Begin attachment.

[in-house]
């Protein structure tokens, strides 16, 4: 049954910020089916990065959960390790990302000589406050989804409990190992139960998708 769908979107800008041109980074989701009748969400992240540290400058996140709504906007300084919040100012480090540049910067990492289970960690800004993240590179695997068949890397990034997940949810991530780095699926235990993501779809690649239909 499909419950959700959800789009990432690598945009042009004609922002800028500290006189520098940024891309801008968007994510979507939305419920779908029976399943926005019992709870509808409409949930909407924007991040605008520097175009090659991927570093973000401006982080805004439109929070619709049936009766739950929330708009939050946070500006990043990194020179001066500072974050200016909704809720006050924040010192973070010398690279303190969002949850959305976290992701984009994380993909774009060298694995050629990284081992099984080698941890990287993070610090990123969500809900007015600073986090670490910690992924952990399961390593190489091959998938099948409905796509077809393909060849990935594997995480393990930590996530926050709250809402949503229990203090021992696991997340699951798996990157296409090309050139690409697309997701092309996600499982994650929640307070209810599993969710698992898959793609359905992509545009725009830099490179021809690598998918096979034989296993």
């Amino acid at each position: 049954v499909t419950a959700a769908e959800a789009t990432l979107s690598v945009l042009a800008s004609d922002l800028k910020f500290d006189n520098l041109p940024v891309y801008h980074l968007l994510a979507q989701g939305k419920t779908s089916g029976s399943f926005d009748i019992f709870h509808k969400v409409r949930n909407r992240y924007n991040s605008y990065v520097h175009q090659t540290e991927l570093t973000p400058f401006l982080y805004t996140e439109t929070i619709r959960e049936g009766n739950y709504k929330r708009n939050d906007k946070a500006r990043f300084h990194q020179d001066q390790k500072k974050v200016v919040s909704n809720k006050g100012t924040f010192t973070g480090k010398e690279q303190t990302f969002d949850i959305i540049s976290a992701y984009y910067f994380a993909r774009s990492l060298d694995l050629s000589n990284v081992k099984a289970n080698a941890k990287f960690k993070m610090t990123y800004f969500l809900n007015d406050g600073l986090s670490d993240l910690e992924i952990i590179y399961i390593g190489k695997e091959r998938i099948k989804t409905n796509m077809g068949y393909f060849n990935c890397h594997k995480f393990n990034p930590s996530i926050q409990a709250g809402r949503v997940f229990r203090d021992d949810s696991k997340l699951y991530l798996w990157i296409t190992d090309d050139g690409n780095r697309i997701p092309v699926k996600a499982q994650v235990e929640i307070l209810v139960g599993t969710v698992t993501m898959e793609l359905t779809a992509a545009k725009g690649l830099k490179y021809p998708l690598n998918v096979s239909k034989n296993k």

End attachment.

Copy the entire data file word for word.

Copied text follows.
[in-house]
């Protein structure tokens, strides 16, 4: 049954910020089916990065959960390790990302000589406050989804409990190992139960998708 769908979107800008041109980074989701009748969400992240540290400058996140709504906007300084919040100012480090540049910067990492289970960690800004993240590179695997068949890397990034997940949810991530780095699926235990993501779809690649239909 499909419950959700959800789009990432690598945009042009004609922002800028500290006189520098940024891309801008968007994510979507939305419920779908029976399943926005019992709870509808409409949930909407924007991040605008520097175009090659991927570093973000401006982080805004439109929070619709049936009766739950929330708009939050946070500006990043990194020179001066500072974050200016909704809720006050924040010192973070010398690279303190969002949850959305976290992701984009994380993909774009060298694995050629990284081992099984080698941890990287993070610090990123969500809900007015600073986090670490910690992924952990399961390593190489091959998938099948409905796509077809393909060849990935594997995480393990930590996530926050709250809402949503229990203090021992696991997340699951798996990157296409090309050139690409697309997701092309996600499982994650929640307070209810599993969710698992898959793609359905992509545009725009830099490179021809690598998918096979034989296993």
């Amino acid at each position: 049954v499909t419950a959700a769908e959800a789009t990432l979107s690598v945009l042009a800008s004609d922002l800028k910020f500290d006189n520098l041109p940024v891309y801008h980074l968007l994510a979507q989701g939305k419920t779908s089916g029976s399943f926005d009748i019992f709870h509808k969400v409409r949930n909407r992240y924007n991040s605008y990065v520097h175009q090659t540290e991927l570093t973000p400058f401006l982080y805004t996140e439109t929070i619709r959960e049936g009766n739950y709504k929330r708009n939050d906007k946070a500006r990043f300084h990194q020179d001066q390790k500072k974050v200016v919040s909704n809720k006050g100012t924040f010192t973070g480090k010398e690279q303190t990302f969002d949850i959305i540049s976290a992701y984009y910067f994380a993909r774009s990492l060298d694995l050629s000589n990284v081992k099984a289970n080698a941890k990287f960690k993070m610090t990123y800004f969500l809900n007015d406050g600073l986090s670490d993240l910690e992924i952990i590179y399961i390593g190489k695997e091959r998938i099948k989804t409905n796509m077809g068949y393909f060849n990935c890397h594997k995480f393990n990034p930590s996530i926050q409990a709250g809402r949503v997940f229990r203090d021992d949810s696991k997340l699951y991530l798996w990157i296409t190992d090309d050139g690409n780095r697309i997701p092309v699926k996600a499982q994650v235990e929640i307070l209810v139960g599993t969710v698992t993501m898959e793609l359905t779809a992509a545009k725009g690649l830099k490179y021809p998708l690598n998918v096979s239909k034989n296993k």